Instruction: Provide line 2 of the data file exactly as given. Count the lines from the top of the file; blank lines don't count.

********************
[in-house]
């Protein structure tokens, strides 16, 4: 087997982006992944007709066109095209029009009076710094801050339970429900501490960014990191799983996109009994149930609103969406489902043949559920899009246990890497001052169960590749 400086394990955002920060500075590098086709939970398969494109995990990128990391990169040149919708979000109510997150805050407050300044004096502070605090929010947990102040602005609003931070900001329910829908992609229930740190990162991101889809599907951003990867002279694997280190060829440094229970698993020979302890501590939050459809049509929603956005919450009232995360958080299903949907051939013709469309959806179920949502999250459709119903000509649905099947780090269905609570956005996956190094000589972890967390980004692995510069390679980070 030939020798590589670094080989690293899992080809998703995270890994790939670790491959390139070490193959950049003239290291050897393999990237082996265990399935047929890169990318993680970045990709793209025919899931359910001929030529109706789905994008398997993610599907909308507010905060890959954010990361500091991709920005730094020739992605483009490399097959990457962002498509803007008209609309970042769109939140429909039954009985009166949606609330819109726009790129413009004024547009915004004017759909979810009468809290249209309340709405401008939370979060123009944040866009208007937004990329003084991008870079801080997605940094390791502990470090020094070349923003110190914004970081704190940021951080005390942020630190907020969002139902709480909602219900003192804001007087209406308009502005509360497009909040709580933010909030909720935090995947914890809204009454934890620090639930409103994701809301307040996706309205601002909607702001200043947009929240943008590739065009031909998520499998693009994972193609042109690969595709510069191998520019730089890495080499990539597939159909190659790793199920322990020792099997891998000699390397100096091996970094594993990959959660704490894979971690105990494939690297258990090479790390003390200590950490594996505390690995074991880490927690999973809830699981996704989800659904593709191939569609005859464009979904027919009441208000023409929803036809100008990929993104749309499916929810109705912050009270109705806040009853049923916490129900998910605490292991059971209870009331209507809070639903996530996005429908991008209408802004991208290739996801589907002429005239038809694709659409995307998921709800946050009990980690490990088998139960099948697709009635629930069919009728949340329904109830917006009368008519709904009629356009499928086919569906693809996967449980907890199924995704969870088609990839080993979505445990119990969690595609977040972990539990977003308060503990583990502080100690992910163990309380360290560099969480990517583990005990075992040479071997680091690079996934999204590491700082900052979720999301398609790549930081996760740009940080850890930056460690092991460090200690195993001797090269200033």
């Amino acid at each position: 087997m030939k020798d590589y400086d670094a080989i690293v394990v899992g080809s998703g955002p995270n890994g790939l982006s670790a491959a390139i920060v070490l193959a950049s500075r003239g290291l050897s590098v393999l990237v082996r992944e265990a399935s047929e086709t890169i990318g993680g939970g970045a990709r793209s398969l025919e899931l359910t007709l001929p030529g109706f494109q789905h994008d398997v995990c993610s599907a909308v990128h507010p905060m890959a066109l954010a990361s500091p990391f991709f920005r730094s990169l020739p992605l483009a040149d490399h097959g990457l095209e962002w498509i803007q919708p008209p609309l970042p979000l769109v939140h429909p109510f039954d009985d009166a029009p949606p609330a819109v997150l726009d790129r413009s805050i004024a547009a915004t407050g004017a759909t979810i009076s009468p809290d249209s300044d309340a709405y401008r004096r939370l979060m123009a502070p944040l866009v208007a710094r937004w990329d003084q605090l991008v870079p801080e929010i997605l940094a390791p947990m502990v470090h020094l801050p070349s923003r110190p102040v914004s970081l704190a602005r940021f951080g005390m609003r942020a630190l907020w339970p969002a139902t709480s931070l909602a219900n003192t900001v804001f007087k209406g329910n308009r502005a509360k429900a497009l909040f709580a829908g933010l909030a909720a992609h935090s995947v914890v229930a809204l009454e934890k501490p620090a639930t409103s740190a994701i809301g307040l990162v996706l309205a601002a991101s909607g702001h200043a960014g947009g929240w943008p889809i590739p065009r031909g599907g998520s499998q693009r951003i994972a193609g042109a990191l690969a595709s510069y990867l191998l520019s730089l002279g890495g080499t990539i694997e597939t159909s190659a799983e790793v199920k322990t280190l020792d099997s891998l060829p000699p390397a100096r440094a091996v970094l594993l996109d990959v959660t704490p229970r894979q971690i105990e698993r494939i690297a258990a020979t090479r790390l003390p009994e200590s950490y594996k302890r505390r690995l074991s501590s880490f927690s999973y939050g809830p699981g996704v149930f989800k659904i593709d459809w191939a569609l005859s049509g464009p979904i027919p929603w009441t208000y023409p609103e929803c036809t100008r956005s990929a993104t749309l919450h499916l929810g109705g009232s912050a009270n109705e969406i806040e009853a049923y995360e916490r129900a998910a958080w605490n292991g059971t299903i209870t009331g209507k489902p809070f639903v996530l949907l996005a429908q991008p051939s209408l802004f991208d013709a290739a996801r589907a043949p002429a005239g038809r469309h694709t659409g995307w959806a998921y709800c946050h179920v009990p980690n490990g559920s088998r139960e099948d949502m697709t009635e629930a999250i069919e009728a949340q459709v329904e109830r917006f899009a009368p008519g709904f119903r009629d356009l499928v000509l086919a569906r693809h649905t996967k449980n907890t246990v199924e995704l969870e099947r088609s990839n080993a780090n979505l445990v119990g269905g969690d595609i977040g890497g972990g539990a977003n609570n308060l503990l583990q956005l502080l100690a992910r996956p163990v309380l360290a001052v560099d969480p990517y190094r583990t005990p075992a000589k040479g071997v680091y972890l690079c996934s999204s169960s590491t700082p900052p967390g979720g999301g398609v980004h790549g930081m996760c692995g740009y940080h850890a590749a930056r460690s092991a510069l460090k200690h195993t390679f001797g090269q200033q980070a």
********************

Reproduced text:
């Protein structure tokens, strides 16, 4: 087997982006992944007709066109095209029009009076710094801050339970429900501490960014990191799983996109009994149930609103969406489902043949559920899009246990890497001052169960590749 400086394990955002920060500075590098086709939970398969494109995990990128990391990169040149919708979000109510997150805050407050300044004096502070605090929010947990102040602005609003931070900001329910829908992609229930740190990162991101889809599907951003990867002279694997280190060829440094229970698993020979302890501590939050459809049509929603956005919450009232995360958080299903949907051939013709469309959806179920949502999250459709119903000509649905099947780090269905609570956005996956190094000589972890967390980004692995510069390679980070 030939020798590589670094080989690293899992080809998703995270890994790939670790491959390139070490193959950049003239290291050897393999990237082996265990399935047929890169990318993680970045990709793209025919899931359910001929030529109706789905994008398997993610599907909308507010905060890959954010990361500091991709920005730094020739992605483009490399097959990457962002498509803007008209609309970042769109939140429909039954009985009166949606609330819109726009790129413009004024547009915004004017759909979810009468809290249209309340709405401008939370979060123009944040866009208007937004990329003084991008870079801080997605940094390791502990470090020094070349923003110190914004970081704190940021951080005390942020630190907020969002139902709480909602219900003192804001007087209406308009502005509360497009909040709580933010909030909720935090995947914890809204009454934890620090639930409103994701809301307040996706309205601002909607702001200043947009929240943008590739065009031909998520499998693009994972193609042109690969595709510069191998520019730089890495080499990539597939159909190659790793199920322990020792099997891998000699390397100096091996970094594993990959959660704490894979971690105990494939690297258990090479790390003390200590950490594996505390690995074991880490927690999973809830699981996704989800659904593709191939569609005859464009979904027919009441208000023409929803036809100008990929993104749309499916929810109705912050009270109705806040009853049923916490129900998910605490292991059971209870009331209507809070639903996530996005429908991008209408802004991208290739996801589907002429005239038809694709659409995307998921709800946050009990980690490990088998139960099948697709009635629930069919009728949340329904109830917006009368008519709904009629356009499928086919569906693809996967449980907890199924995704969870088609990839080993979505445990119990969690595609977040972990539990977003308060503990583990502080100690992910163990309380360290560099969480990517583990005990075992040479071997680091690079996934999204590491700082900052979720999301398609790549930081996760740009940080850890930056460690092991460090200690195993001797090269200033």